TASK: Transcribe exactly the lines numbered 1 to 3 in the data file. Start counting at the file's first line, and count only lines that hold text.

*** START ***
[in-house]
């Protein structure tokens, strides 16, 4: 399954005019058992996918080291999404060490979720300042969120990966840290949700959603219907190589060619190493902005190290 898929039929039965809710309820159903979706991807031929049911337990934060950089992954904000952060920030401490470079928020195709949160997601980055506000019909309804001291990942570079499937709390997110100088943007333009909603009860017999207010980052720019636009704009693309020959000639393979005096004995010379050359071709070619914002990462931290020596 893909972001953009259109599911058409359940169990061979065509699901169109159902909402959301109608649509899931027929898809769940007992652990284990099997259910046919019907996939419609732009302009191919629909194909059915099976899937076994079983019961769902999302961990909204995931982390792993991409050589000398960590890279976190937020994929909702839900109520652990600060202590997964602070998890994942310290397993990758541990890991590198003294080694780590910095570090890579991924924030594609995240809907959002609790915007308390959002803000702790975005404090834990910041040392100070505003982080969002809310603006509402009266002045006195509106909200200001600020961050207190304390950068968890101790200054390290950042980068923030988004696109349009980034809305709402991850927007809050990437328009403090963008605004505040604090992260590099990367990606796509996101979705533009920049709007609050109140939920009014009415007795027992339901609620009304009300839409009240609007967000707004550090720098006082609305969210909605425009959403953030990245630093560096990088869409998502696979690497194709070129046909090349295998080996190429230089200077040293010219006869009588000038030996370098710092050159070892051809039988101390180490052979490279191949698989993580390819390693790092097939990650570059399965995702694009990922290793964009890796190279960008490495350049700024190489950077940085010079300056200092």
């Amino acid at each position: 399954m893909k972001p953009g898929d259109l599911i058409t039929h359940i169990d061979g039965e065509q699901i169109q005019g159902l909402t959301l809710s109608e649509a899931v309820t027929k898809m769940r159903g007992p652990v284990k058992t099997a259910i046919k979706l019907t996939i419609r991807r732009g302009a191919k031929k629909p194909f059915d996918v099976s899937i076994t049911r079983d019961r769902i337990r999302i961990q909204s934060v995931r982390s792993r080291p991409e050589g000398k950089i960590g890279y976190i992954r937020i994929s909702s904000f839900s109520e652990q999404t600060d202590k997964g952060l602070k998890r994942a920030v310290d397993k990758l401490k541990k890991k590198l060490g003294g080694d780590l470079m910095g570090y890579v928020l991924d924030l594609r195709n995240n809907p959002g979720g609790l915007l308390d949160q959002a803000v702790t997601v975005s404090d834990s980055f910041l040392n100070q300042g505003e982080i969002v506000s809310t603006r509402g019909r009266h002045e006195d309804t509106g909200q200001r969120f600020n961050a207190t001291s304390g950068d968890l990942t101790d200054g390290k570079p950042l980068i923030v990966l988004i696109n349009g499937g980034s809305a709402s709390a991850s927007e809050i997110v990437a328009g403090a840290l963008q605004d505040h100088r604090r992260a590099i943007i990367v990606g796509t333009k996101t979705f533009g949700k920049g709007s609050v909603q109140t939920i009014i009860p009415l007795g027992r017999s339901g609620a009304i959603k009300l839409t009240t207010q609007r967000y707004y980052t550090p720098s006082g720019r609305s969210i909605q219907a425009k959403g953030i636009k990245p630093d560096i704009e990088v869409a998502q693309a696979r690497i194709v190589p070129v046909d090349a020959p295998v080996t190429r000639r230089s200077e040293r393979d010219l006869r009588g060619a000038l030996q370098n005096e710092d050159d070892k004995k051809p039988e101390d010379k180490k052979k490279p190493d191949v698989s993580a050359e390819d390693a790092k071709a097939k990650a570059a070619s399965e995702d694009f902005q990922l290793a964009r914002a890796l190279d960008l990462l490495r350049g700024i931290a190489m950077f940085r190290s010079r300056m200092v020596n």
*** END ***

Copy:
[in-house]
């Protein structure tokens, strides 16, 4: 399954005019058992996918080291999404060490979720300042969120990966840290949700959603219907190589060619190493902005190290 898929039929039965809710309820159903979706991807031929049911337990934060950089992954904000952060920030401490470079928020195709949160997601980055506000019909309804001291990942570079499937709390997110100088943007333009909603009860017999207010980052720019636009704009693309020959000639393979005096004995010379050359071709070619914002990462931290020596 893909972001953009259109599911058409359940169990061979065509699901169109159902909402959301109608649509899931027929898809769940007992652990284990099997259910046919019907996939419609732009302009191919629909194909059915099976899937076994079983019961769902999302961990909204995931982390792993991409050589000398960590890279976190937020994929909702839900109520652990600060202590997964602070998890994942310290397993990758541990890991590198003294080694780590910095570090890579991924924030594609995240809907959002609790915007308390959002803000702790975005404090834990910041040392100070505003982080969002809310603006509402009266002045006195509106909200200001600020961050207190304390950068968890101790200054390290950042980068923030988004696109349009980034809305709402991850927007809050990437328009403090963008605004505040604090992260590099990367990606796509996101979705533009920049709007609050109140939920009014009415007795027992339901609620009304009300839409009240609007967000707004550090720098006082609305969210909605425009959403953030990245630093560096990088869409998502696979690497194709070129046909090349295998080996190429230089200077040293010219006869009588000038030996370098710092050159070892051809039988101390180490052979490279191949698989993580390819390693790092097939990650570059399965995702694009990922290793964009890796190279960008490495350049700024190489950077940085010079300056200092």
């Amino acid at each position: 399954m893909k972001p953009g898929d259109l599911i058409t039929h359940i169990d061979g039965e065509q699901i169109q005019g159902l909402t959301l809710s109608e649509a899931v309820t027929k898809m769940r159903g007992p652990v284990k058992t099997a259910i046919k979706l019907t996939i419609r991807r732009g302009a191919k031929k629909p194909f059915d996918v099976s899937i076994t049911r079983d019961r769902i337990r999302i961990q909204s934060v995931r982390s792993r080291p991409e050589g000398k950089i960590g890279y976190i992954r937020i994929s909702s904000f839900s109520e652990q999404t600060d202590k997964g952060l602070k998890r994942a920030v310290d397993k990758l401490k541990k890991k590198l060490g003294g080694d780590l470079m910095g570090y890579v928020l991924d924030l594609r195709n995240n809907p959002g979720g609790l915007l308390d949160q959002a803000v702790t997601v975005s404090d834990s980055f910041l040392n100070q300042g505003e982080i969002v506000s809310t603006r509402g019909r009266h002045e006195d309804t509106g909200q200001r969120f600020n961050a207190t001291s304390g950068d968890l990942t101790d200054g390290k570079p950042l980068i923030v990966l988004i696109n349009g499937g980034s809305a709402s709390a991850s927007e809050i997110v990437a328009g403090a840290l963008q605004d505040h100088r604090r992260a590099i943007i990367v990606g796509t333009k996101t979705f533009g949700k920049g709007s609050v909603q109140t939920i009014i009860p009415l007795g027992r017999s339901g609620a009304i959603k009300l839409t009240t207010q609007r967000y707004y980052t550090p720098s006082g720019r609305s969210i909605q219907a425009k959403g953030i636009k990245p630093d560096i704009e990088v869409a998502q693309a696979r690497i194709v190589p070129v046909d090349a020959p295998v080996t190429r000639r230089s200077e040293r393979d010219l006869r009588g060619a000038l030996q370098n005096e710092d050159d070892k004995k051809p039988e101390d010379k180490k052979k490279p190493d191949v698989s993580a050359e390819d390693a790092k071709a097939k990650a570059a070619s399965e995702d694009f902005q990922l290793a964009r914002a890796l190279d960008l990462l490495r350049g700024i931290a190489m950077f940085r190290s010079r300056m200092v020596n």